Donal Clifford was also involved with the Cork U-21 team in 1966 when Wexford were defeated in the final at the third attempt, but he didn’t feature in either of the replays, having been sent off in the first game.
He went on to win two U21 medals on the field of play, however, before the highlight of his relatively short inter-county career in senior ranks arrived in 1970 when Cork, with Clifford filling the right-wing back slot, completed a league-championship double.
Some other players to spend three years involved with the Cork minors were Charlie McCarthy of St Finbarr’s, John Horgan of Passage, Na Piarsaigh’s Tony O’Sullivan, Glen Rovers’ Pat Horgan, Cloyne’s Paddy Ring, and Blackrock’s Finbarr Delaney and Pat Kavanagh.
‘Small’ Charlie, a prolific goal-getter, won an All-Ireland medal at the third attempt in 1964 before graduating to the senior squad the following year where he remained until 1980, having enjoyed a glittering career, highlighted by his captaincy of the three-in-a-row team in 1978, in the interim
John Horgan was at centre-back when Cork went all the way in 1967, beating Wexford in the final, but he endured the disappointment of losing to the Slaneysiders in the 1966 and 1968 deciders.
After transferring to Blackrock, the lion-hearted defender enjoyed huge success at senior level, garnering every major honour in the game, including four All-Ireland medals and the hurler-of-the-year award in 1978.
Tony O’Sullivan, hurler-of-the-year in 1990, likewise achieved it all in the top flight following his three-year stint with the Cork minors, which yielded an All-Ireland medal in 1979.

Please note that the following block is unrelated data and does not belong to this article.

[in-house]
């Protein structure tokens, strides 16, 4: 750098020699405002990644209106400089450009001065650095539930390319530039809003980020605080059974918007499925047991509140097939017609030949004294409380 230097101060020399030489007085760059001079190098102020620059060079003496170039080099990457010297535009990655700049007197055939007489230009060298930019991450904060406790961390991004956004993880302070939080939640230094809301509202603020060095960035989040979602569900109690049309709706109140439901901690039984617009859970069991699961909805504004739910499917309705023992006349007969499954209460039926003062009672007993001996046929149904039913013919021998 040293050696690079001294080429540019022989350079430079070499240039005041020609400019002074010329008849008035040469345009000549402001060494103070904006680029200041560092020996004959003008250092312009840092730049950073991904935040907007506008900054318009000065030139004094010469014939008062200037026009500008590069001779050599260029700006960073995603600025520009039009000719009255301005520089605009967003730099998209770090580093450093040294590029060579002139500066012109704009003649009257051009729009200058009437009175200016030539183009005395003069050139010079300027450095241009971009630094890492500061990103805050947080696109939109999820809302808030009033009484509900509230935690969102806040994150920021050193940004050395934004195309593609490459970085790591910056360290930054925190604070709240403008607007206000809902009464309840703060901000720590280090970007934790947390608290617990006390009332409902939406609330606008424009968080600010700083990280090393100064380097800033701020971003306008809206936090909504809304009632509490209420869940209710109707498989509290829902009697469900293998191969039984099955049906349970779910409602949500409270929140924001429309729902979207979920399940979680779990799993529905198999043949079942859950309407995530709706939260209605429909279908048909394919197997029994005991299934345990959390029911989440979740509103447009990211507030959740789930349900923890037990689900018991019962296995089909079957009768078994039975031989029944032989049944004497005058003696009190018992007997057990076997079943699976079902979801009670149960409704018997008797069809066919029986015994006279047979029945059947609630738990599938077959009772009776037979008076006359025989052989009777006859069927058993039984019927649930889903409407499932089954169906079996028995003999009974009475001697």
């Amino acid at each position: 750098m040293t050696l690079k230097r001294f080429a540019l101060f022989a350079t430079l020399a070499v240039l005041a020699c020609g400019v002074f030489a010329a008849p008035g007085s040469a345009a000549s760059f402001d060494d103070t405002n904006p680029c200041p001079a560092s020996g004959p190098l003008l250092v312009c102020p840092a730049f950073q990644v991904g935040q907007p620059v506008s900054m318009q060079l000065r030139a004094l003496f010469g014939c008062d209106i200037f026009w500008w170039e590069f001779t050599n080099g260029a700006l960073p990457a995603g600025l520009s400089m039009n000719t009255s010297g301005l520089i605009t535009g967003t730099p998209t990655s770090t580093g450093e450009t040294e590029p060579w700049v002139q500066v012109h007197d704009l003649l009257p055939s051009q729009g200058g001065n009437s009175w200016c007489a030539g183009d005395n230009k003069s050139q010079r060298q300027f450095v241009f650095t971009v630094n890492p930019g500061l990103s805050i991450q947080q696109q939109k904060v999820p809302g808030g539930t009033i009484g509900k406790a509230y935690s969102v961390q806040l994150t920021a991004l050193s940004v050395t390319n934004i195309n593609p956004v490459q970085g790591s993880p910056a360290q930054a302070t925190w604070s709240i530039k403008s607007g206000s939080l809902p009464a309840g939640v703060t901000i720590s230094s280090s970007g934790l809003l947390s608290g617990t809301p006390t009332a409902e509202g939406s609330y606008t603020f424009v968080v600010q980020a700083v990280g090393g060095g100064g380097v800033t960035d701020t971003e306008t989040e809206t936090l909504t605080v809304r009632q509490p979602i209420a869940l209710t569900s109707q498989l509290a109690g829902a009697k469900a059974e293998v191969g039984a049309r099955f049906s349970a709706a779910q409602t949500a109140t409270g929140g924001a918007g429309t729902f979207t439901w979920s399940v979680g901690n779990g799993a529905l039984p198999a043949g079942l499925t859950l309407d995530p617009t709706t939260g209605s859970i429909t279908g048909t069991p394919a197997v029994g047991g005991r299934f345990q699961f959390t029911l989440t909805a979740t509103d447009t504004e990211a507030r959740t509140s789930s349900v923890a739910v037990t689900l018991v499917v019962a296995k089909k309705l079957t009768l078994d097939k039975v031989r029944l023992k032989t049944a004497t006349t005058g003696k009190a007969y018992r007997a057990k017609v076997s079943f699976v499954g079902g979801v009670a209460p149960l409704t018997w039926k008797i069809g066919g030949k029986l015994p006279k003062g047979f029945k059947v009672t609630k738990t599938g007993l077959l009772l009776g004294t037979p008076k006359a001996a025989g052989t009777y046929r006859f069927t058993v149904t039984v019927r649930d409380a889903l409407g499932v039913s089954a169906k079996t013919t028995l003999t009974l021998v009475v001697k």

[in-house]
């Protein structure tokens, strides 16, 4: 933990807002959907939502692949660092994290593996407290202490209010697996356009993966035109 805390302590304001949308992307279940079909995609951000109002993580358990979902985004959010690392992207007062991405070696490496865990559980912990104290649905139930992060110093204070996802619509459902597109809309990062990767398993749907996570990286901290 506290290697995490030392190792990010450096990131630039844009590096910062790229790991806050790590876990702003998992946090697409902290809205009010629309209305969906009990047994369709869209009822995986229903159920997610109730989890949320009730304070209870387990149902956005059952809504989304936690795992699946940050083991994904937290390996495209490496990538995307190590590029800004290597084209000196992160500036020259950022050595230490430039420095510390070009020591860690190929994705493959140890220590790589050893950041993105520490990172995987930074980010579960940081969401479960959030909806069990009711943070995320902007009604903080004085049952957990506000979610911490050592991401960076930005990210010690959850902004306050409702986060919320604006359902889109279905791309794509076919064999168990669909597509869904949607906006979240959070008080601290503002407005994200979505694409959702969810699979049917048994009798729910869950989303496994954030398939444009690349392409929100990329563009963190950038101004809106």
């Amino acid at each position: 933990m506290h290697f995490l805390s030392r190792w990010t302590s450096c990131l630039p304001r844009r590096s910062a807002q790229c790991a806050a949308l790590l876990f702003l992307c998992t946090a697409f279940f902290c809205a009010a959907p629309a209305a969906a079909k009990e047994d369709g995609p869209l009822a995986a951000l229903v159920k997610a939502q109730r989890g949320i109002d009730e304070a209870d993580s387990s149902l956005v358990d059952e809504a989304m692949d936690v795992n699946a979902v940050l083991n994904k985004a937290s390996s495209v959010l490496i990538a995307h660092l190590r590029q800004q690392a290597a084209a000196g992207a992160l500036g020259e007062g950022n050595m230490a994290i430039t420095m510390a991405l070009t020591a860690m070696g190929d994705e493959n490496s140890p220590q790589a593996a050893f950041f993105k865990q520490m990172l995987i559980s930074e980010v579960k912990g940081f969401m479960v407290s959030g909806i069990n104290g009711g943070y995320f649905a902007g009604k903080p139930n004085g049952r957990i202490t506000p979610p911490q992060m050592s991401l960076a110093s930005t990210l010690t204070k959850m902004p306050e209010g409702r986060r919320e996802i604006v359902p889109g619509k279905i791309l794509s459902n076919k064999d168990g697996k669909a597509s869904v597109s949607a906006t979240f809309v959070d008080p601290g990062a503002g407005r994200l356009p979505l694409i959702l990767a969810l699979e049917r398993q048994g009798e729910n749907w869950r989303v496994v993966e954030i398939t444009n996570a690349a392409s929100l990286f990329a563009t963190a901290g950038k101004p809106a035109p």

Just 19 when making his debut with the seniors in 1982, he was chosen as an All-Star that year, gaining similar recognition in 1986, 1990 and 1992.
A silken-skilled attacker, O’Sullivan, in his last year eligible for minor duty, won an All-Ireland medal in football in 1981.
Pat Horgan, at 16, shared in Cork’s All-Ireland minor triumph in 1974, he won an U21 medal in 1976, but the Rebels failed to reach the summit when he was a regular on the senior side - winning two All-Stars at centre-forward - between 1980 and 1983.
Finbarr Delaney won an All-Ireland medal in his third year as a minor in 1974, but it was another fifteen years before he graduated to senior ranks, lining out in attack on a Cork team - rated by many as one of the weakest ever to represent the county - beaten by Waterford in a Munster semi-final replay in 1989.
Neither Paddy Ring nor Pat Kavanagh played senior championship with Cork in hurling, but both were outstanding minors, with Ring winning an All-Ireland medal in 1967 and Kavanagh winning his second when captaining the team to victory over Galway in 1970.
Along with Kavanagh, and John Buckley, others to collect a second All-Ireland minor medal in 1970 were future senior stars Martin O’Doherty of Glen Rovers, Youghal’s Seanie O’Leary and Newcestown’s Tim Crowley, along with Bandon’s Noel Crowley, Shamrocks’ Ger Hanley, Midleton’s Seamus O’Farrell and Mallow’s Tommy Sheehan.
All of which suggests the 1969 Cork minor side was probably the youngest ever to lift the top prize in that grade.